At block 212, the method 200 includes the processing device asynchronously entering an operational mode from the low power mode in response to receiving the wake signal. The operational mode can include a fully operational mode or a reset mode. While the processing device is in the operational mode, one or more clock signals are enabled, thereby permitting operation of various components of the processing device. The clock signals may be enabled by enabling clock generation at the processing device or by enabling the internal distribution of a clock signal received from another device.

Referring to FIG. 3, an exemplary timing diagram 300 depicting an operation of the processing device 100 of FIG. 1 is illustrated in accordance with at least one embodiment of the present disclosure. The timing diagram 300 includes a POR signal 302, a LPE signal 304, a wake signal 306 and a clock signal 308. The timing diagram 300 also includes the reset signal 310 in implementations utilizing a reset mode. For ease of discussion, logic delays are assumed to be negligible.

At time t0, power is initially applied to the processing device 100. In response, the POR signal 302 is asserted at time t1 and remains asserted until time t2. Also in response to the application of power, the LPE signal 304 is asserted at time t1 and remains asserted until the wake signal 306 is asserted at time t3. For the duration between time t1 and t3 the clock signal 308 is disabled (i.e., is a constant value of logic zero) due to the assertion of the LPE signal 304. In response to the LPE signal 304 returning to an unasserted state at time t3, the clock signal 308 is enabled. In instances wherein a reset mode is utilized, the reset signal 310 is asserted at time t3 in response to the deassertion of the wake signal 306 and remains asserted until time t4 so as to facilitate a reset period at the processing device 100. As the timing diagram 300 illustrates, the delayed entry of the processing device into an operational mode can reduce spurious operation and excessive power draw by allowing any contact bounce to sufficiently subside during the period between t0 (i.e., the application of power) and time t3 (i.e., the entry into an operational mode).

Referring to FIG. 4, an exemplary system 400 utilizing multiple processing devices is illustrated in accordance with at least one embodiment of the present disclosure. In the depicted example, the system 400 includes a master processing device 402 coupled to a plurality of slave processing devices 404 via one or more buses 406. Some or all of the slave processing devices 404 are configured to implement the low power mode as described above with reference to FIGS. 1-3.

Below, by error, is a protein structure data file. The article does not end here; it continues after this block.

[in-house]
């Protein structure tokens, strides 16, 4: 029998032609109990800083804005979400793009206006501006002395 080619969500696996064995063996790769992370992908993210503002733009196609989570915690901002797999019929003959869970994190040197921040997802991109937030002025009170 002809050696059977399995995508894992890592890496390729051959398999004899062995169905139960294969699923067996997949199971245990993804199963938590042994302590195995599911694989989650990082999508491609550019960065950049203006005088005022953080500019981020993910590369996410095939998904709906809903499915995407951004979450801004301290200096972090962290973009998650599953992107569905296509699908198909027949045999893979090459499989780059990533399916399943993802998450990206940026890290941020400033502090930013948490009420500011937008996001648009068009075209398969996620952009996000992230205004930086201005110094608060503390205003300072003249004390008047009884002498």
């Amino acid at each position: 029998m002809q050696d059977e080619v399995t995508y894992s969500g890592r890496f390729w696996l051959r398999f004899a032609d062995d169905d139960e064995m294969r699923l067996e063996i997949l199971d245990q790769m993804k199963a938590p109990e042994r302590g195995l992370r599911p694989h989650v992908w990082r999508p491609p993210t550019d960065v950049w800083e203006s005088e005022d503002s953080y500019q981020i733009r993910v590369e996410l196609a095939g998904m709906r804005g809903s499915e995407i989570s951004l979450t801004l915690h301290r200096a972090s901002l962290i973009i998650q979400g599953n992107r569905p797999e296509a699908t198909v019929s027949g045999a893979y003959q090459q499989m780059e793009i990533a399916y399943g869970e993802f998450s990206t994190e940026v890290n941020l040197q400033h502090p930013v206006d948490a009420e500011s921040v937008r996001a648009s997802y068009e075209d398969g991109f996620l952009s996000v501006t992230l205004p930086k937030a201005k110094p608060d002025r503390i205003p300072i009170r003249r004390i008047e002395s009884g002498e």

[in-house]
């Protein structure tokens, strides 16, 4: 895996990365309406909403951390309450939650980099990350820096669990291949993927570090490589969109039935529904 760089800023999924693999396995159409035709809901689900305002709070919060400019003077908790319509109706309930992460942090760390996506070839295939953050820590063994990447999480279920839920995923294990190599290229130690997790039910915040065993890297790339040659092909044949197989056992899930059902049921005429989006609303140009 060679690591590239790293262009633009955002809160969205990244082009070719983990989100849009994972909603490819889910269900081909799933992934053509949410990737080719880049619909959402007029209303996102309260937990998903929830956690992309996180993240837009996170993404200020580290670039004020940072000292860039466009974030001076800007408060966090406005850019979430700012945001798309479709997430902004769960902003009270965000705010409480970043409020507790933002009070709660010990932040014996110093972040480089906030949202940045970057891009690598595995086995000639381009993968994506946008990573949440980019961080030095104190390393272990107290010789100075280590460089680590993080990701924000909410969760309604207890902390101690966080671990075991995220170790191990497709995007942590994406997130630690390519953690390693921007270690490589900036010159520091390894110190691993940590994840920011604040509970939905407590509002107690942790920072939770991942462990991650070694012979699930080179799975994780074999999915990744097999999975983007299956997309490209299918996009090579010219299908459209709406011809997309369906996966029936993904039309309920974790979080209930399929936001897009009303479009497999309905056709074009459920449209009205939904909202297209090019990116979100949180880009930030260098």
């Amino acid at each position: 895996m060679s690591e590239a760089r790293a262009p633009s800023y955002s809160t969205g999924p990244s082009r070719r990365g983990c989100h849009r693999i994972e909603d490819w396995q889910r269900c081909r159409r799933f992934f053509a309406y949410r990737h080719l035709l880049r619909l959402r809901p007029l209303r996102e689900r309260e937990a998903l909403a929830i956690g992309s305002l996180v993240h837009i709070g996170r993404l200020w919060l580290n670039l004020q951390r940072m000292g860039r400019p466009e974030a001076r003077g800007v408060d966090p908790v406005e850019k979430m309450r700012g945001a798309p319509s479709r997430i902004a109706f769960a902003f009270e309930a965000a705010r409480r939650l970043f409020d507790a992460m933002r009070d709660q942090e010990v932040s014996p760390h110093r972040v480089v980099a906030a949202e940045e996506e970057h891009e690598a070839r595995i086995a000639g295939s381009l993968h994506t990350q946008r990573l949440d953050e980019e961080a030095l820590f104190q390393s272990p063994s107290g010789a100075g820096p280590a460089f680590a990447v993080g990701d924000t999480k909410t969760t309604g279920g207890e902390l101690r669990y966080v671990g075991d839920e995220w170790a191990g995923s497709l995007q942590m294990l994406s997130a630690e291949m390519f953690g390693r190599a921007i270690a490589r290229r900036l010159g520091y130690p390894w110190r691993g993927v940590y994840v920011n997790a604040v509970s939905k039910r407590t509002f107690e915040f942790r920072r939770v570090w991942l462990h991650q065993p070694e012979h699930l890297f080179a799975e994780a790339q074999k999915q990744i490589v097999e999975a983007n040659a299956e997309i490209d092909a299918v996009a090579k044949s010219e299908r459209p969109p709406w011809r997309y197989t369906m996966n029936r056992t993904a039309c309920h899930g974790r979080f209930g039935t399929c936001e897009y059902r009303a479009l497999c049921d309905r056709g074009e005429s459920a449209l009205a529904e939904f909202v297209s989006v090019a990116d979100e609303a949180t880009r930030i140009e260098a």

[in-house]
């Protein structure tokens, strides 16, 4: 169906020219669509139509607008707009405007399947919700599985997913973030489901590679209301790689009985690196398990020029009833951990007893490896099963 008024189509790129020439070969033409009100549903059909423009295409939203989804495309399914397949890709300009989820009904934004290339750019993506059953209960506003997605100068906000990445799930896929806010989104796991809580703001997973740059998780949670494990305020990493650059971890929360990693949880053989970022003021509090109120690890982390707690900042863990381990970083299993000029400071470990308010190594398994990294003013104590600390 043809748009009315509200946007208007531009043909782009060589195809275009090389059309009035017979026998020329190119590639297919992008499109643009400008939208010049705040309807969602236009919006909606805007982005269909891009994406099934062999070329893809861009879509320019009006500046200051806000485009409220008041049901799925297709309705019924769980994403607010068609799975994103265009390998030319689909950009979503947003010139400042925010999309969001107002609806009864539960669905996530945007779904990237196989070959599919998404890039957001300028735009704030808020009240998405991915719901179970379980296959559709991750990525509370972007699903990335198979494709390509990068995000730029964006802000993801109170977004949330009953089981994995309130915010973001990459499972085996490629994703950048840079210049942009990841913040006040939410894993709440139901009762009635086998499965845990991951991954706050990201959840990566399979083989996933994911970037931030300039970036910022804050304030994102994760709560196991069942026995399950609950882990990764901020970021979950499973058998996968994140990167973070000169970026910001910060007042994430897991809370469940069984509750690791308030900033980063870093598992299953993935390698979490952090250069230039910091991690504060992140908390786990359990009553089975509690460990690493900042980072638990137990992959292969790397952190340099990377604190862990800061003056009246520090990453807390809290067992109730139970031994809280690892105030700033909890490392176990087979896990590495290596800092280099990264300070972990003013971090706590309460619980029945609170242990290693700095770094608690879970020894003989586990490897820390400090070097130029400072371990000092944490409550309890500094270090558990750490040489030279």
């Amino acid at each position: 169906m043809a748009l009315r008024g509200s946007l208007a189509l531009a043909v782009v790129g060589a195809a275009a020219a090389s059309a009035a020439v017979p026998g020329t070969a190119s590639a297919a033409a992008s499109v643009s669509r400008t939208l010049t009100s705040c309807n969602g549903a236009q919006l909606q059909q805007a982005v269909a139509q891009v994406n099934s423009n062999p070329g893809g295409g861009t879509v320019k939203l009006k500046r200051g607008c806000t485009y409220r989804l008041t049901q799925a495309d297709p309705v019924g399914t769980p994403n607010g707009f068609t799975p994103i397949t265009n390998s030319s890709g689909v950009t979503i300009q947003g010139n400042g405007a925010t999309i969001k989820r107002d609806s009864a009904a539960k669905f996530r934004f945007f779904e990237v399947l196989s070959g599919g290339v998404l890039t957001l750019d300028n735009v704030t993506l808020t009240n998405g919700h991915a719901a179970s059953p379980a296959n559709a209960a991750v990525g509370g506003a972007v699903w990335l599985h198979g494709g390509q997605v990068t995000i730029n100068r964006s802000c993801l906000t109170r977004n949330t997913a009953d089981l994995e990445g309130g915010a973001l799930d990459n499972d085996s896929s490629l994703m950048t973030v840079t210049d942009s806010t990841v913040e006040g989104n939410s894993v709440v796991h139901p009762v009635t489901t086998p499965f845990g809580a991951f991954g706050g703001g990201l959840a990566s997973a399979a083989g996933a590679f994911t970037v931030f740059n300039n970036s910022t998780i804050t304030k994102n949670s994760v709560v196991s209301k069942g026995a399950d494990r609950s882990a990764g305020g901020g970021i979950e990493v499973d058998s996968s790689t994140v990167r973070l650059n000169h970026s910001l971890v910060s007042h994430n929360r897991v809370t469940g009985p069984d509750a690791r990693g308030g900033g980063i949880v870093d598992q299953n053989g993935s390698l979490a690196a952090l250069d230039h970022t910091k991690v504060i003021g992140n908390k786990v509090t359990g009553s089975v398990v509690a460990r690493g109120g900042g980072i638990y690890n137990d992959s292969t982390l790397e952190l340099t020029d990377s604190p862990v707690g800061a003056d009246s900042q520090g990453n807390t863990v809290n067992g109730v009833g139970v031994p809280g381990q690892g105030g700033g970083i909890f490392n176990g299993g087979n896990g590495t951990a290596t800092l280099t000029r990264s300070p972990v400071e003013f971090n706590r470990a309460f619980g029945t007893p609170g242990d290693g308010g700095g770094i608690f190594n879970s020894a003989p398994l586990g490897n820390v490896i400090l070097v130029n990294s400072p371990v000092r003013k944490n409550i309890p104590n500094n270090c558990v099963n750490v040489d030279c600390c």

In operation, the master processing device 402 is configured to control the modes of the slave processing devices 404. Upon application of power to the master processing device 402, a counter or other timer is started. Upon application of power to the slave processing devices 404, each slave processing device 404 enters a low power mode as described above. Upon expiry of the counter, the master processing device 402 provides a wake signal to at least a subset of the slave processing devices 404 to direct the subset to enter an operational mode from the low power mode. In response to receiving the wake signal, each slave processing device 404 enables its internal clock signals, thereby allowing its components to enter a reset mode or a fully operation mode. Alternately, rather than using a timer, the master processing device 402 may be configured to provide the wake signal to a subset of the slave processing devices 404 in response to a certain event, such as receiving an interrupt, or based on a predefined control setting that indicates which of the slave processing devices 404 are to be in operational modes during certain periods or at certain times.

In at least one embodiment, the master processing device 402 can control the sequence in which the slave processing devices 404 enter an operational mode from the low power mode. To illustrate, in order to modulate the power consumed by the system 400 during start-up, the master processing device 402 can activate the slave processing devices 404 sequentially by providing the wake signal to each slave processing device 404 in sequence. In an alternate embodiment, the master processing device 402 can activate the slave processing devices 404 substantially in parallel by providing the wake signal to each slave processing device 404 substantially simultaneously.

Other embodiments, uses, and advantages of the disclosure will be apparent to those skilled in the art from consideration of the specification and practice of the disclosure disclosed herein. The specification and drawings should be considered exemplary only, and the scope of the disclosure is accordingly intended to be limited only by the following claims and equivalents thereof.

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Referenced by
Citing PatentFiling datePublication dateApplicantTitle
US8803571 *Jan 17, 2012Aug 12, 2014Marvell Israel (M.I.S.L.) Ltd.Reset signal propagation in an integrated circuit
US20130067129 *Sep 12, 2012Mar 14, 2013Denso CorporationCommunication system and slave node
Classifications
U.S. Classification713/300, 713/601, 713/600, 713/310
International ClassificationG06F1/32
Cooperative ClassificationG06F1/3203
European ClassificationG06F1/32P